Written by: Rodger Johnson
For much of the last century, population totals declined in some areas of the northern Great Plains as people were drawn to opportunities in other parts of the country. In particular, faster growing areas in the southern and western states, such as Arizona, California, Florida and Texas, experienced substantial population growth.
Recently, the trend in parts of the northern Great Plains has reversed as the oil and gas extraction industry expanded in areas underlain by the Bakken shale formation, a major petroleum preserve in the northern United States and southern Canada. North Dakota’s population previously peaked in 1930 at 680,845, and only surpassed that level in 2011. The state’s 2013 population estimate now exceeds 723,000.
The city and town level estimates released today by the U.S. Census Bureau highlight continued population and housing growth among oil and gas rich communities in western North Dakota, a trend already seen in state, county and metro area estimates released earlier this year. In fact, Census Bureau Director John Thompson recently visited North Dakota to witness this spectacular growth first hand and meet with officials and people throughout North Dakota to see how to best measure it, both in our population estimates and as we prepare for the 2020 Census. Read his blog about his trip here.
Several medium-sized cities in western North Dakota, with between 10,000 and 50,000 people, saw rapid population growth again this year. Williston was the fastest growing city of its size in the country, with an increase of 13.9 percent between July 1, 2012, and July 1, 2013. This increase bumped the city’s population over 20,000 for the first time in its history. Director Thompson recently toured Williston and other areas of North Dakota to see the growth in the state first-hand.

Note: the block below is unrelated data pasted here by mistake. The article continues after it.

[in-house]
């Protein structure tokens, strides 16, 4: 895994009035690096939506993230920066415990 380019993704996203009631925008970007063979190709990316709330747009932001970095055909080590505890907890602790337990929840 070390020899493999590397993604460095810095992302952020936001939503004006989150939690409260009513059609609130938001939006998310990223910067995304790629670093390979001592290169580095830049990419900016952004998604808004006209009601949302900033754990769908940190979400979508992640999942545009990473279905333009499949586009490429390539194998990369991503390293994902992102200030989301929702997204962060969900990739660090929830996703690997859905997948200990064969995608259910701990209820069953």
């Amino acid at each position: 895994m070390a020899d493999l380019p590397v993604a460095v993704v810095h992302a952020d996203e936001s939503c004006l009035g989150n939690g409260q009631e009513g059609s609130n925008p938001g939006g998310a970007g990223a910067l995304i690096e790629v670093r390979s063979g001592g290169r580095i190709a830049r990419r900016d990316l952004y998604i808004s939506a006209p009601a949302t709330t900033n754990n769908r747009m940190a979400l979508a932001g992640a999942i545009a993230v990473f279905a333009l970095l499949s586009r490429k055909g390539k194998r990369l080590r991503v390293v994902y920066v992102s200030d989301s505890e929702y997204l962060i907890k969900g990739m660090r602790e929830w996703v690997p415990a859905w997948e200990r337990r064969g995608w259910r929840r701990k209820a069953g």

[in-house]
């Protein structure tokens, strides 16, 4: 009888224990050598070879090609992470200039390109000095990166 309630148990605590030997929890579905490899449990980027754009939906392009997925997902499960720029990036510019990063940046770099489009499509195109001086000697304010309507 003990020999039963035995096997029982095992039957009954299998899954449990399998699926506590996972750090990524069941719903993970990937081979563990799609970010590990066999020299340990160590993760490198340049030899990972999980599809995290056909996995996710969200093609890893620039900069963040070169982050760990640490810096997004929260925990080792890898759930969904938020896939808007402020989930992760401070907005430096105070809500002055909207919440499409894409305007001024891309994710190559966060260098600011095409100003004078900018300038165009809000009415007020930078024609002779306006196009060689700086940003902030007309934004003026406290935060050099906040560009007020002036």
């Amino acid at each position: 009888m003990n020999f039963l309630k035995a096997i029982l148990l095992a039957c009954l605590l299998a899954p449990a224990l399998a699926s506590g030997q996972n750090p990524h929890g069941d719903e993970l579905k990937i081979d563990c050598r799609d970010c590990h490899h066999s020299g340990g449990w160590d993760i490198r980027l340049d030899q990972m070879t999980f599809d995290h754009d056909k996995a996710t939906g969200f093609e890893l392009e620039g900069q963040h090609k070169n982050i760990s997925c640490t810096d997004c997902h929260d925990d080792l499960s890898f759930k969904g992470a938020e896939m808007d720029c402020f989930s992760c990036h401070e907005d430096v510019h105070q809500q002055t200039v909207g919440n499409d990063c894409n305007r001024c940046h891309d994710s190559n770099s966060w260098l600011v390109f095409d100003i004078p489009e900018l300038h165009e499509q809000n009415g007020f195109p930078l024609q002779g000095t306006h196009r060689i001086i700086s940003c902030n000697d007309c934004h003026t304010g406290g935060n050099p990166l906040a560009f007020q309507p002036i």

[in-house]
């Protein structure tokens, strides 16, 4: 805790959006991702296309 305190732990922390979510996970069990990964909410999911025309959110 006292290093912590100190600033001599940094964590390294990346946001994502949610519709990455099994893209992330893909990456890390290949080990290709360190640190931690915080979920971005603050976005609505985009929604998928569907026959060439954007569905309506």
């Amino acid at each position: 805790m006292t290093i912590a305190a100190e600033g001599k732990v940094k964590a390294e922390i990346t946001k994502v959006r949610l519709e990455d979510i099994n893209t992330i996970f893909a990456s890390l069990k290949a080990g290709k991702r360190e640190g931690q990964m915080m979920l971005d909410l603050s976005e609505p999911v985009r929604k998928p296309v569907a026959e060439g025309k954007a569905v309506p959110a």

Dickinson, N.D., another city with one of the fastest-growing populations in the nation (5.5 percent) is in the same part of North Dakota. Dickinson ranked as the third-fastest-growing city in the state during the period, also passing the 20,000 mark this year for the first time.
Several counties in western North Dakota showed corresponding growth in housing units.
Among counties with 5,000 or more units, Williams was the fastest growing in the country, with a 15.6 percent increase in housing units between July 1, 2012, and July 1, 2013. Stark and Ward counties also experienced rapid increases in the number of new housing units (13.5 and 5.1 percent, respectively).
If you would like to further explore these figures released today or to examine other population trends in the United States, please go to http://www.census.gov/popest/. You also may wish to contact the North Dakota Census Office for their perspectives on the growth occurring within the state. They are a member of the Federal-State Cooperative for Population Estimates and can be reached at (701) 328-5300 or on their website at www.commerce.nd.gov/census/.